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Railway Workers and Their Unions: Origins of 1974 Indian Railways Strike
Economic and Political Weekly
Vol. 24, No. 41 (Oct. 14, 1989), pp. 2311-2315+2317-2319+2321-2322
Published by: Economic and Political Weekly
Stable URL: http://www.jstor.org/stable/4395459
Page Count: 10
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The railway strike of May 1974 has been dealt with as one of the events which precipitated the Emergency of the following year. The government itself branded the strike as a 'political strike' and used it as a justification for the declaration of Emergency. Such analyses, however, are indicative of an attitude which sees little importance in workers' own motivations and which sees 'politics' as the preserve of the powerful. This paper seeks to show that to understand the events of May 1974 one must regard the railway workers not as objects of a political game but as conscious agents of their own interests. Although its political implications must be understood, the origins of the railway strike must be located within the railway workers' movement and in the affairs of the workers themselves. It is argued, firstly, that the strike was the result of grievances that had built up over two decades and, secondly, that the grievances had been poorly addressed because of the nature of the trade union movement in the railways. The paper concludes that the developments which led to the railway strike exemplify the predicament of the whole labour movement in India.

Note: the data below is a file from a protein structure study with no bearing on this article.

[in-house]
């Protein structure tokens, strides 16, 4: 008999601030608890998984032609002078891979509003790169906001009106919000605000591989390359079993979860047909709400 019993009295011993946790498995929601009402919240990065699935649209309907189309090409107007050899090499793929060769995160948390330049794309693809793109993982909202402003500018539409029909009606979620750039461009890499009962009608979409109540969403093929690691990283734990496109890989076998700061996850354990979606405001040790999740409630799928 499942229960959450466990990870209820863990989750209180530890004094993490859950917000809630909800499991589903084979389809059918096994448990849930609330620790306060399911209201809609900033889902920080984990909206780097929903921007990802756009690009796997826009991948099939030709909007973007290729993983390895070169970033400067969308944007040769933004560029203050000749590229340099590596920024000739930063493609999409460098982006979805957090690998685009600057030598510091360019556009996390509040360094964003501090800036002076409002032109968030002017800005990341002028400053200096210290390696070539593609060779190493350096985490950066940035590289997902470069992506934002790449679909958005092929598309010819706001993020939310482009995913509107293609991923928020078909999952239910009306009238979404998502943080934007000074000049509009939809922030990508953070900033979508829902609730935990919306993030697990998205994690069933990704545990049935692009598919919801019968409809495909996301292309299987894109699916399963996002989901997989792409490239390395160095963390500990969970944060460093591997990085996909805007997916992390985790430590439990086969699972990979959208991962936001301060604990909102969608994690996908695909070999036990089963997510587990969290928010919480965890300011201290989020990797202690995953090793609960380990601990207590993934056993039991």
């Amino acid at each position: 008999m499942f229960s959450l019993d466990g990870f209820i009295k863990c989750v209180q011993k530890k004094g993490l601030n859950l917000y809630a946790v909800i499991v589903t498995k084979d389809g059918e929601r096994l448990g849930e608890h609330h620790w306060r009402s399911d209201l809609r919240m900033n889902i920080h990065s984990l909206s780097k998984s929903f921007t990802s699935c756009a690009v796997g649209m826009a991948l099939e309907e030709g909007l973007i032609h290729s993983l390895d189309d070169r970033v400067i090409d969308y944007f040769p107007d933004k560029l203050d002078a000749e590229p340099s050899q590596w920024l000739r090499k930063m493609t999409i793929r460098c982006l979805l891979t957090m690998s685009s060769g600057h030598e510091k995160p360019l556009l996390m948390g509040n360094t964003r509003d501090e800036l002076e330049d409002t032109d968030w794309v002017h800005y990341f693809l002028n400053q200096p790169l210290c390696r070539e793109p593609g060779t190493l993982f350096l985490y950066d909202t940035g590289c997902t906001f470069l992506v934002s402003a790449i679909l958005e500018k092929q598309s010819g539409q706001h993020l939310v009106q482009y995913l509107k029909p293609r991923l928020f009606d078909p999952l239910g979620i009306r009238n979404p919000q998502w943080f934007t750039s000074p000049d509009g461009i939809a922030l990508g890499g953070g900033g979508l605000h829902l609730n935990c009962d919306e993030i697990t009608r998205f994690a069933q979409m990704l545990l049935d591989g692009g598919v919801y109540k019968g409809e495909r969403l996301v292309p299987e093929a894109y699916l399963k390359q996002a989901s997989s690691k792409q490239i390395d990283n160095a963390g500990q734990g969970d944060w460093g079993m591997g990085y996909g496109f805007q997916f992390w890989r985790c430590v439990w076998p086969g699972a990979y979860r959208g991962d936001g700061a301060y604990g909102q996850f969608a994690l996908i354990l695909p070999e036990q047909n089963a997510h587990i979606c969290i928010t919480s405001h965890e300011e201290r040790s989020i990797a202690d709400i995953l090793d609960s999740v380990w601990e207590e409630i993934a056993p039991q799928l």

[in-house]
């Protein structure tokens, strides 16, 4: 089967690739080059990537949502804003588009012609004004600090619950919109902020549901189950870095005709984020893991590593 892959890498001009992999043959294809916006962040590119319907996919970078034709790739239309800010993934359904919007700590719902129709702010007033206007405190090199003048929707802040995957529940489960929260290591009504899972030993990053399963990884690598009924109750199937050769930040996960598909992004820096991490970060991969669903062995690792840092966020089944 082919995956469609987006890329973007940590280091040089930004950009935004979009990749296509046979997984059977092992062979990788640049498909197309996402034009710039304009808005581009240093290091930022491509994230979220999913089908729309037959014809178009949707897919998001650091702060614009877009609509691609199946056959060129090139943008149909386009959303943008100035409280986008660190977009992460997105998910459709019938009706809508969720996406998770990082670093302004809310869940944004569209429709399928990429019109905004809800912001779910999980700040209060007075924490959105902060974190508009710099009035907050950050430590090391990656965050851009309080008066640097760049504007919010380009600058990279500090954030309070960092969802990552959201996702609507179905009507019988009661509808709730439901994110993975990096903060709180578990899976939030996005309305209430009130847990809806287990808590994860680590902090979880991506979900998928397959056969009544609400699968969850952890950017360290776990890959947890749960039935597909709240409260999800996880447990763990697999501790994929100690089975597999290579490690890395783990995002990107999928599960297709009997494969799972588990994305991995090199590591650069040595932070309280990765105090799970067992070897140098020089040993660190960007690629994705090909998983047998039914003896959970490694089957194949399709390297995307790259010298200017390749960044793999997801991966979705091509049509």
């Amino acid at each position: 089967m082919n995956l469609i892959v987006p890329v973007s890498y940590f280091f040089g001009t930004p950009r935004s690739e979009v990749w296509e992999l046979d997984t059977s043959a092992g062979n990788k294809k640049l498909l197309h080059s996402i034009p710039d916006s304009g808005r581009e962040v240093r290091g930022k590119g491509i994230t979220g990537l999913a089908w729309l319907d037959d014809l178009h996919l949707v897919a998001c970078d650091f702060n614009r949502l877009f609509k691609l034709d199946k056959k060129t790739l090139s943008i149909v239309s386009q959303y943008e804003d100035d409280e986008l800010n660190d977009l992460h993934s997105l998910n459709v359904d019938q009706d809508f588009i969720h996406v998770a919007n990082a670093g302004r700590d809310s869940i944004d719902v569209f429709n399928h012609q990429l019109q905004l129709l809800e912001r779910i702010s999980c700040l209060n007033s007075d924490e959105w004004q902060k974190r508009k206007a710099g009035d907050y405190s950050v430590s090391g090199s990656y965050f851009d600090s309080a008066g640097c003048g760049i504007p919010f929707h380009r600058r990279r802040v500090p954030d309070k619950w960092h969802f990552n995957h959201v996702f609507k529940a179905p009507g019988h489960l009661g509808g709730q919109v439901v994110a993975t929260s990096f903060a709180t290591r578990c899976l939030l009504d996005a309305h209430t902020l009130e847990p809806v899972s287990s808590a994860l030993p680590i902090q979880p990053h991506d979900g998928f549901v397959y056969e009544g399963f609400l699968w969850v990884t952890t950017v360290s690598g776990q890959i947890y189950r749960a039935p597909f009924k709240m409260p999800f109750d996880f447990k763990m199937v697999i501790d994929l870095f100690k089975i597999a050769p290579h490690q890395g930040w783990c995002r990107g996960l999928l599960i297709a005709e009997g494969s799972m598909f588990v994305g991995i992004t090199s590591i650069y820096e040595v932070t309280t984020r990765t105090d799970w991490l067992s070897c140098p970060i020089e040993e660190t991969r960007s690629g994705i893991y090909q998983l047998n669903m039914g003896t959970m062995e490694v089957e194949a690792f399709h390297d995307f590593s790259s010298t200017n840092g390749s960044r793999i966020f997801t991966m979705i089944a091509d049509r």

Economic and Political Weekly © 1989 Economic and Political Weekly